virginia and seth

Do you know why white stucco was so important to architects for new homes after World War II?  What negative effect did the Federal Housing Administration have on the design of homes?  What was one of the inspirations for the ranch home?  How did owners of a Victorian home show they had a certain amount of wealth?

All these topics and many more were discussed when renowned Dallas author Virginia Savage McAlester visited with the real estate agents of Williams Trew Real Estate in Fort Worth.  McAlester is the author of A Field Guide to American Houses, the preeminent book for anyone and everyone who wants to know about styles of homes.

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20131226-MCALLISTER-slide-69UK-jumboThis is a must-read, perfect story to bring us out of our holiday rest: Dallas founder and past president of Preservation Dallas Virginia Savage McAlester takes the world on a tour of her 96 year old Swiss Avenue home located in the 5700 block of Swiss. She is also the author of  “A Field Guide to American Houses: The Definitive Guide to Identifying and Understanding America’s Domestic Architecture,” a veritable bible of historical preservation in Dallas and comprehensive history of American houses. Despite a life-threatening illness, McAlester has published an update of her 1984 book that is out this month and hopefully found it’s way into many ipads and readers.

Virginia is a native Dallasite whose father was once mayor of Dallas, and her whole family, it seems, have been activists working to improve various factions of the city of her birth for decades. Virginia is one of the people, if not the chief person, responsible for saving the glorious stretch of historic homes we have on Swiss Avenue today. She has lived in a Swiss Avenue home (or very nearby) for the last 64 years.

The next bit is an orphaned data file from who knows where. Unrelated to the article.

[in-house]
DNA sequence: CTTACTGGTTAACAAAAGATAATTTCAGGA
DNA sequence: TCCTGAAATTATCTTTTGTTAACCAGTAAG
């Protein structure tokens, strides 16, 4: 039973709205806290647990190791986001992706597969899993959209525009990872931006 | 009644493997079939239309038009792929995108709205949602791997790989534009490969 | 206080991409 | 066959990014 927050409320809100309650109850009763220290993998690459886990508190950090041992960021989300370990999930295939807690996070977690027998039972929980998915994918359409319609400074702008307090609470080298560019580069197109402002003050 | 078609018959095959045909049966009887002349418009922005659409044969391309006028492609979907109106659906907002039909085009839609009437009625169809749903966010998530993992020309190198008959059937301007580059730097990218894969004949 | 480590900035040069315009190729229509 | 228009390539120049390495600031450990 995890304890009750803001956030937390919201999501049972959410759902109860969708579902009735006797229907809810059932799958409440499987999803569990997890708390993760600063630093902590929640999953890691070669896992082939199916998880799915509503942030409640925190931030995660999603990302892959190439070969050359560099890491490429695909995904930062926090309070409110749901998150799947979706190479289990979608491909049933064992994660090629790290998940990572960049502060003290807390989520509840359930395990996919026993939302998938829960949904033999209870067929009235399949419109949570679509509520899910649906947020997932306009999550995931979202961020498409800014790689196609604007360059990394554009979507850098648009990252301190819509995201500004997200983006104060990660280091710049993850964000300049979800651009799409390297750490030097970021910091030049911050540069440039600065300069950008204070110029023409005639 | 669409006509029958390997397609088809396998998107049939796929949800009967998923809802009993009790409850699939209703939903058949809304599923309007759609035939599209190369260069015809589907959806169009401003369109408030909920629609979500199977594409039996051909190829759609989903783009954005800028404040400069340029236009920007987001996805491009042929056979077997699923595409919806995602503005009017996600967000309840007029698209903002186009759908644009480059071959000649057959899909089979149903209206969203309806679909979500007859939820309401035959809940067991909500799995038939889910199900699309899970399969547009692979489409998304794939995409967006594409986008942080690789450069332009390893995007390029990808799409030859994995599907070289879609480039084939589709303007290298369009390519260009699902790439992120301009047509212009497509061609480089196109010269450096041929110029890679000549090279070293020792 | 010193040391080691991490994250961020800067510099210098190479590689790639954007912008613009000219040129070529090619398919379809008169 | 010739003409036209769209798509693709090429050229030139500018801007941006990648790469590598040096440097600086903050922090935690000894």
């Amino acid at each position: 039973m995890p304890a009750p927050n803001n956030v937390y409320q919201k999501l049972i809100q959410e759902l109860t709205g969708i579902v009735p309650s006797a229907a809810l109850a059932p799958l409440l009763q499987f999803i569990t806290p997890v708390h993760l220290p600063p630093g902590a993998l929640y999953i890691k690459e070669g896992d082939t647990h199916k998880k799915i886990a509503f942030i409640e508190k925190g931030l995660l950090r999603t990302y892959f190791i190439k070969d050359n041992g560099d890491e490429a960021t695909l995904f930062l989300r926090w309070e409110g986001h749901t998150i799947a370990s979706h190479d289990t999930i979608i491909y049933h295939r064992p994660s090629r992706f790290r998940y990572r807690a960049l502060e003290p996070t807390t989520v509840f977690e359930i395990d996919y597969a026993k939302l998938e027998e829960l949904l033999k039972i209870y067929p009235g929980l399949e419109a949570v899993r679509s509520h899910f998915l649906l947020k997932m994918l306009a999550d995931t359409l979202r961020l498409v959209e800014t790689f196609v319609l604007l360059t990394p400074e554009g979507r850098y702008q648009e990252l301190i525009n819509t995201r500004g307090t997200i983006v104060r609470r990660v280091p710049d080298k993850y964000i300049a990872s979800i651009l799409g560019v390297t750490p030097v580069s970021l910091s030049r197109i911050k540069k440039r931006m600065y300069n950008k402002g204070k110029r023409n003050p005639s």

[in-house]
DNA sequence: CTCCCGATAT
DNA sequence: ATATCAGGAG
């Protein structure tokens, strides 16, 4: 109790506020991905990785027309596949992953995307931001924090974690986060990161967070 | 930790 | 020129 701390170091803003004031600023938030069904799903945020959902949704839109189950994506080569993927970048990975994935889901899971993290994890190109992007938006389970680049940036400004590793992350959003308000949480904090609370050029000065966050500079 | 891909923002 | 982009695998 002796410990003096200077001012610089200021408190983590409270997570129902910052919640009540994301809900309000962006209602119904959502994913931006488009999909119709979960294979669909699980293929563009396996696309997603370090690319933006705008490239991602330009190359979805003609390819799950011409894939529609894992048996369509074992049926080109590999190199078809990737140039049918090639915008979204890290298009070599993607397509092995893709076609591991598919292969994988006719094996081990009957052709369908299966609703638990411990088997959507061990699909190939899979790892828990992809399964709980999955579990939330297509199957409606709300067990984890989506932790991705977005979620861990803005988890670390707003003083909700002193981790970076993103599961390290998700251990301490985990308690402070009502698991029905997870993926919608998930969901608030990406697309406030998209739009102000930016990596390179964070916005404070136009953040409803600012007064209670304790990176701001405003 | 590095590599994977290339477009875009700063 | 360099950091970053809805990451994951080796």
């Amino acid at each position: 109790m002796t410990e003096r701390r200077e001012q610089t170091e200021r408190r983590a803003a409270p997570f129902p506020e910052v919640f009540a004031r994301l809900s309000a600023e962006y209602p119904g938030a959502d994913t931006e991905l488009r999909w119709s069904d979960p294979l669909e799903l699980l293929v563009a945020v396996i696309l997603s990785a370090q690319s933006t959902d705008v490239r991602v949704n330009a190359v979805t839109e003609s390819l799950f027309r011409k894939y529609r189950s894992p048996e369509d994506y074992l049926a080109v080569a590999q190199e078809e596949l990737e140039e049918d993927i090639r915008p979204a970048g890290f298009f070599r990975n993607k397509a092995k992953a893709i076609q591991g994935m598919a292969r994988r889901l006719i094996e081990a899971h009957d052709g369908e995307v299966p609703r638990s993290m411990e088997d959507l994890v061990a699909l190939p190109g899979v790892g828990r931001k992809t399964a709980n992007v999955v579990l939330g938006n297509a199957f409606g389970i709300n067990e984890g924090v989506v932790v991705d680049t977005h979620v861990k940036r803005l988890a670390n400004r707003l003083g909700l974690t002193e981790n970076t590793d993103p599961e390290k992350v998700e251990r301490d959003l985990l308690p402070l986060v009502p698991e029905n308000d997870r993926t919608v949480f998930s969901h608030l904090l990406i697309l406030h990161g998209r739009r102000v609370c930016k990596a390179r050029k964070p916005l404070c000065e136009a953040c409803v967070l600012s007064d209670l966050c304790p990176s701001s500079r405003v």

I’d like to draw attention to two statements made in the article. One,

William Seale, who lives part time in East Texas and is known for his histories of the White House, recalls the days when developers charged like “wild bulls” over the city’s old neighborhoods. “When she started broadening her preservation efforts,” he wrote of Ms. McAlester in an email, “few, if any, in Dallas had the slightest interest in historic preservation, thinking their history too new to be worthwhile.”

Indeed, in the 1960’s Swiss Avenue homes were about 40 to 50 years old, and by Yankee home ages, just not that old!

The local Lakewood Bank would not lend against these properties (and her father had been chairman of the board). They were, apparently, worthless, she said: “I guess one of the reasons that I wrote the first book is we needed to have a survey.”

As the article points out, the grand homes of Swiss became battered and were left very much unloved, except for her family’s and those nearby. At one point you could pick up a dumpy 5,000 square foot Swiss Avenue mansion for $30,000, and you were brave. Now they list for $1 million and more.

Still, Virginia doesn’t believe the housing market has fully come to its senses.

The shelter magazines and coffee-table books of today, she writes, worship “the singular statements — one-of-a-kind architect-designed landmarks, rarely encountered in the field but comprising a great many of today’s design awards.”

Dallas Realtor Ralph Randall says “My first introduction to this house, circa 1974, was at a family reunion. Our city is indebted to the Harris-Savage-McAlester family.”

Indeed, incredibly indebted. It does make us stop and think that we probably need to preserve even more of our “not quite so old” homes of today, because in 50 or 60 years, we will be as delighted to be inside them as we are any one of these mansion on stunning Swiss Avenue.